This week I bring you Sarah who left my school last year after nine years in Budapest to move with her family to Lima. It was so fun to interview her and get a glimpse into her new life in Peru. She is definitely missed here in Budapest! Where are you now and what are you currently teaching? We live in Lima, Peru. I’m here with my family: My husband is the Middle… Read More
I think Venice is one of those cities that for most people is a once-in-a-lifetime sort of place. Unlike Paris or Florence, I never hear of someone falling in love with the city and returning over and over again. Venice has a very romantic, fantasy appeal to it, so that maybe once you’ve experienced it you don’t really need to go back anymore. Or maybe it’s the throngs of tourists in the… Read More
. . . to that time in March when I went to Istanbul for the weekend but never got around to editing my photos. Yeah, I’m a little behind in the photo department this year. I actually went on a weekend trip last month and deliberately left my camera at home because I didn’t want to have to deal with yet MORE pictures to edit. And now in less than 36 hours… Read More
Today’s interview features my dear friend Jodi whom I met during my time in Beirut. Jodi is actually not a teacher, but a school guidance counselor, and thus has a unique perspective on the world of international schools. I’m quite jealous of her current posting in Buenos Aires, Argentina, a place I’d love to visit, if not stay for longer. Where are you now and what are you currently teaching? I’m finishing… Read More
There’s nothing like a long stretch of traveling to make you really appreciate home. Wherever that home may be. After eight weeks of constant movement, constant change, constant adaptation, I really started to long for the familiarity of home. For meals cooked in my own kitchen, my own bed and sheets, and conversations with old friends. My life in Beirut. It’s funny how the shift happens. Last year I lived in Beirut… Read More
The scene: 8:00am at a noodle stand with a view of the temples of Angkor Wat. A big steaming bowl of noodle soup in front of me and the anticipation of finally seeing the temples up close. Enter a young Cambodian boy, maybe 11 or 12 years old. Boy: Where are you from? Me: California. Boy: Oooh, the capital Sacramento. Me: Yes! I’m from Sacramento! Boy: That means U.S.A. Obama. Me: Yes,… Read More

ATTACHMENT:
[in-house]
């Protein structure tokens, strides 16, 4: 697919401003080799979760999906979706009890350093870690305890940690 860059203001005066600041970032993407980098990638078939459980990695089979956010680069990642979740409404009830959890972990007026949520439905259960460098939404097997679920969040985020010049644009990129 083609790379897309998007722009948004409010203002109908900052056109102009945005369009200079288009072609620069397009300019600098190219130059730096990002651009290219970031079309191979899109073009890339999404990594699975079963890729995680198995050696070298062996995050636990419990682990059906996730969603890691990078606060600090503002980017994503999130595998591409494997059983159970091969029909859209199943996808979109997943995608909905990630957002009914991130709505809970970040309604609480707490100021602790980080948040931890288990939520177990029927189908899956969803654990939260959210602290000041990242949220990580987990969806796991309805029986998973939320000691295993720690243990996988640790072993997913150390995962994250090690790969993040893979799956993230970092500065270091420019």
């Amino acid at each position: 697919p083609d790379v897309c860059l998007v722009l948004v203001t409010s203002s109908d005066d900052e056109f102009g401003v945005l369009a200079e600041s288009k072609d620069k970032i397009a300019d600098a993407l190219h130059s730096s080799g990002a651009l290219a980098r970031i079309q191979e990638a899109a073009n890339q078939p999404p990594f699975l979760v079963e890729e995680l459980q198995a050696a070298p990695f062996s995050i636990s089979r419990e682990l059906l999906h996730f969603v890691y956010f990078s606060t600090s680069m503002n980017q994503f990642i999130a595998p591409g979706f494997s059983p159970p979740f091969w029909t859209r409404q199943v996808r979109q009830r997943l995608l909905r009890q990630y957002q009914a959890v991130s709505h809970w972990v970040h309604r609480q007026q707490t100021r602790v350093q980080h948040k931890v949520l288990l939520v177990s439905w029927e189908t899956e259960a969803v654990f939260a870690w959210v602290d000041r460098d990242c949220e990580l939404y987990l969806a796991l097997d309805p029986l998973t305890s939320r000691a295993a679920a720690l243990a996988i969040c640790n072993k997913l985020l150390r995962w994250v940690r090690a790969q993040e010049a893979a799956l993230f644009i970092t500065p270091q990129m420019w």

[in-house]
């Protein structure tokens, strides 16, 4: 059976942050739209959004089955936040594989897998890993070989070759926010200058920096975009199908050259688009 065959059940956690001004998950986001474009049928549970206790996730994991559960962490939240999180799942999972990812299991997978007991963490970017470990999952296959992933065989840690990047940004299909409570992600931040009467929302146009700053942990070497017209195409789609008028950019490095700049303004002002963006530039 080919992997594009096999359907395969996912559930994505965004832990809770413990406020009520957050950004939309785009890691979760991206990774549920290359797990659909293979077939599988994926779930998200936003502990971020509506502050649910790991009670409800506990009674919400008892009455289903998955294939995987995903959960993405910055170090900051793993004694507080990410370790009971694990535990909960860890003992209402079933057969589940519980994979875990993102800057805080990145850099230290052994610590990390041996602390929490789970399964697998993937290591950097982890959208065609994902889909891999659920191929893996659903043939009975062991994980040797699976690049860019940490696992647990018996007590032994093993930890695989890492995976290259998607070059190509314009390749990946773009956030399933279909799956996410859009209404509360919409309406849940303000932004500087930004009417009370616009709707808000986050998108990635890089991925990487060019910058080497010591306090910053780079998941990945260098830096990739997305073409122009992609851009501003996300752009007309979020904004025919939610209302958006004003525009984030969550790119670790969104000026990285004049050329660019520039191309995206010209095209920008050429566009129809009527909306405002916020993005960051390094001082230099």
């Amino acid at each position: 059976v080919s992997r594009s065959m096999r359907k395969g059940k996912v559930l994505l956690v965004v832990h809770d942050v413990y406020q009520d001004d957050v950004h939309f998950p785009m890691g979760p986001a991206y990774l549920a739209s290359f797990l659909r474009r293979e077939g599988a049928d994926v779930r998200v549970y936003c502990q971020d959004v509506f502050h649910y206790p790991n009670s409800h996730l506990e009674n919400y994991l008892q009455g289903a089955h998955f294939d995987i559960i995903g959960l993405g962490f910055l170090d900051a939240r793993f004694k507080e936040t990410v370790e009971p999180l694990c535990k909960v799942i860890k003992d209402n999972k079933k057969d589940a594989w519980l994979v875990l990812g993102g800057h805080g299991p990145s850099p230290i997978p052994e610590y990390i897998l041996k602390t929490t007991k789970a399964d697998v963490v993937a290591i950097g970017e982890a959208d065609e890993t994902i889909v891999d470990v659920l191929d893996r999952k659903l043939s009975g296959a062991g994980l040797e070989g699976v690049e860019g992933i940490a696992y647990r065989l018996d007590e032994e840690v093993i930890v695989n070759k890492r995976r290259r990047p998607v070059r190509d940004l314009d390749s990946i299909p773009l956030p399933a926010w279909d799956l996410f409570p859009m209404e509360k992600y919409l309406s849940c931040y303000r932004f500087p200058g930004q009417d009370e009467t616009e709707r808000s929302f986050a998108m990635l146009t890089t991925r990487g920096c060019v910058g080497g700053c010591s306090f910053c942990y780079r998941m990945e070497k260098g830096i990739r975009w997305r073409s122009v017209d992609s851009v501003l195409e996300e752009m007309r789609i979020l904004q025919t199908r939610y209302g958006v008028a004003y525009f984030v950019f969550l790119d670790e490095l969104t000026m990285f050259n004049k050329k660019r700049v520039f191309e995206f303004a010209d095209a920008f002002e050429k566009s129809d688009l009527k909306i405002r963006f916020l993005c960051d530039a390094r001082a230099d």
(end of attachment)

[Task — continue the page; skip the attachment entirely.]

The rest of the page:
Expectations: the funny thing about them is the less you have, the more likely you are to be pleasantly surprised. This was certainly the case with my visit to Phnom Penh. I had no idea about what to expect of Cambodia’s capital city but put it on my short Cambodia itinerary because it was a stop over on the way to Siem Reap which I had heard plenty about. Perhaps it was… Read More
Visiting one of the floating markets in Vietnam was one of the things I knew I wanted to do on my travels in Southeast Asia (perhaps the only thing I had in mind, really). I think maybe I’d seen a picture of it somewhere, on the cover of a guidebook, perhaps? I didn’t know much about the floating markets, actually, but I had an image in my mind of what it would… Read More
Huế (pronounced hway–not hue, as in a gradation of colors, as I so gracefully referred to it when inquiring to the hotel receptionist in Hanoi about the train. Oops.) is a small city right smack dab in the center of Vietnam’s coastline. The historical center of Huế is roughly a square surrounded by walls and a moat. Within the walls, just north of the Perfume River, is a walled citadel, with yet another moat around… Read More
I went to Kuala Lumpur, or KL as it’s known, without much expectation. The strongest association that I had with the city was seeing it on the Amazing Race many years ago–I have a vague recollection of the contestants racing to get to the Petronas Towers–and that may actually have been the first time that I had really heard of the city, which happens to be the capital of Malaysia. (Side Note: The… Read More
While traveling through Malaysia I started noticing that a lot of the words I saw on buildings and signs looked suspiciously like English, but with the accent already built in. Here are a few signs that I managed to capture around Kuala Lumpur. Press butang tiket, resit Bas lane Restoran Muzium Tekstil It was a fun little scavenger hunt for English-looking words in the city.
My friend Laura met me in Hanoi for the weekend on her way back to China after summer holidays in the U.S. We spent our time gossiping catching up while shopping, eating, and scoping out the best cafes (and coffee) in Hanoi.